PSU sell-off through ETFs can energise comatose equity market

The finance ministry is toying with the idea of using Exchange Traded Funds to partly divest its holdings in public sector units. If handled with intelligence, this can energise the stock market, which has largely been shunned by Indian retail investors. Even the hair-brained Rajiv Gandhi scheme can be made to work this way

The Indian government is apparently toying with the idea of selling public sector units (PSUs) through an Exchange Traded Fund (ETF). This could be a game changer, not only for the beleaguered government which had failed to meet its divestment target of Rs30,000 crore (having raised less than half the amount), but also the for the retail investors and the way financial markets are run in this country.

Under this idea, a bunch of PSU shares will be transferred to the ETF. The investor would be investing in a fairly diversified portfolio of government stocks, without worrying too much about one or two underperformers. The ETF manager will then issue shares to the Indian public the same way mutual funds’ New Fund Offers (NFO) are launched. An exchange traded fund is a basket of shares that can be bundled together and traded just like any other share, on an exchange. Its valuation would be decided by underlying value of the basket.

However, this route by itself will not be very useful unless it is used intelligently. Very simply, the shares have to transferred to the ETF not with the purpose of maximising the take of a greedy government, but to leave a lot on the table for ETF investors so that they make some money and from the process start believing in investment in blue chip equities as a solid investment option.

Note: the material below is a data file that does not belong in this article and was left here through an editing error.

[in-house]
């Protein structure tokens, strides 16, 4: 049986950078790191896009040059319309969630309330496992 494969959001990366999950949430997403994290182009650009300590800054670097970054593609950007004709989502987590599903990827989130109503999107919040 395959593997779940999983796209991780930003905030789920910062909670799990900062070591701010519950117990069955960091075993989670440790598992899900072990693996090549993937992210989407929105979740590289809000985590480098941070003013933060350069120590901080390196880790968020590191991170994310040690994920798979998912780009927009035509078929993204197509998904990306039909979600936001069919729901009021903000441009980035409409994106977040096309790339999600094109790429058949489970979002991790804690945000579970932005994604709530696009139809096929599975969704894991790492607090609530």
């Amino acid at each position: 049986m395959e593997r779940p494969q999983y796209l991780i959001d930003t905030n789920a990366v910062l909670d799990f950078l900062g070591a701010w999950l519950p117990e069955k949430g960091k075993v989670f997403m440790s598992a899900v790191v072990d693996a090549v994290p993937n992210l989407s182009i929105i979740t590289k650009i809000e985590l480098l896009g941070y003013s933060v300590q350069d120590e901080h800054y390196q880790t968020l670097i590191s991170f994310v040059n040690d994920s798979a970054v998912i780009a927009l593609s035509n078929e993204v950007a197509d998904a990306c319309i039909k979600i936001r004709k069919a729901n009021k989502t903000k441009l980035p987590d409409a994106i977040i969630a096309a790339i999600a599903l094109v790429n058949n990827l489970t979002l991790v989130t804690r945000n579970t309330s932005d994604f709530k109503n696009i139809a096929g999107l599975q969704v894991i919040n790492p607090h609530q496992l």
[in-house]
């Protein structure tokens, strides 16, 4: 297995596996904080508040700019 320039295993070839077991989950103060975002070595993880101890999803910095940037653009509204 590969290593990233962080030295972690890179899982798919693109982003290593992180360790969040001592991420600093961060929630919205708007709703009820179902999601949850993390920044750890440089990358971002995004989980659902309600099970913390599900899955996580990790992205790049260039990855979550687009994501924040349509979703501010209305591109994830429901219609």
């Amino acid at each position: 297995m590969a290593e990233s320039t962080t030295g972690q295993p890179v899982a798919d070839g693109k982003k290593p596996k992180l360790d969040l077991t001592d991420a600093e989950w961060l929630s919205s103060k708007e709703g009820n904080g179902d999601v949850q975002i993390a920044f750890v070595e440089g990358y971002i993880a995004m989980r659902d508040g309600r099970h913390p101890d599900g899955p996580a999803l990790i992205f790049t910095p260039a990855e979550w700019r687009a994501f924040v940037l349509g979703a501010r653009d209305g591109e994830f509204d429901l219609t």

After all, valuation has been the bane of the government’s divestment process. With unrealistic valuations, mostly benefiting merchant bankers, investors in past PSU initial public offerings have lost money—and have been put off further by the Indian stock market. The market has essentially shown that some of the initial public offers (IPOs) were overpriced, favouring the government and the merchant banker instead of the investor. The National Buildings Construction Corporation (NBCC) is down nearly 10% from its issue price of Rs106 and MOIL is down 29% from its issue price. This was also the reason behind the Oil and Natural Gas Corporation (ONGC) fiasco and other PSUs which are faring poorly. The government and merchant bankers did a poor job of valuing the company. The poor performance has put off many retail investors from investing in future offers.

ONGC’s follow-on issue was originally planned in the 2010-11, but was deferred as the company could not meet Securities Exchange Board of India’s (SEBI) norms. Once again, adverse market conditions put off its listing in 2011. And presently, the government had embarrassed itself when it priced ONGC at a premium instead of a discount. This prompted Life Insurance Corporation of India (LIC) to buy almost half of the shares on offer, with some sources saying it bought as much as 90% of the auction, as there were virtually no retail subscribers. Even Indian Oil Corporation (IOC) had to put out its follow-on offer, for similar reasons.

The current ETF idea seems to be on the lines of the way the Hong Kong government changed its financial markets.  In August 1998, the Hong Kong government acquired a substantial portfolio of Hong Kong shares during a market operation. The Exchange Fund Investment (EFIL) was established in October 1998 by the Hong Kong government to advise it on the disposal of this portfolio in an orderly manner. When seeking to dispose of these shares, the Hong Kong government chose a stock neutral solution that would create minimal disruption to the market. An Exchange Traded Fund, the Tracker Fund of Hong Kong (TraHK), which met these requirements and added depth to Hong Kong's capital markets, was launched in November 1999 as the first step in the government's disposal programme. It has been a success since then. With an issue size of HK$33.3 billion (approximately $ 4.3 billion), TraHK's Initial Public Offering (IPO) was the largest IPO ever in Asia, ex-Japan, at the time of its launch. Since the IPO, approximately HK$ 140.4 billion (by 15 October 2002) in Hang Seng Index constituent stocks has been returned to the market through TraHK's unique tap mechanism, without market disruption. By taking a page out of TraHK, the Indian government will find it easier to not only find buyers, but also involve a large swath of the Indian investor population.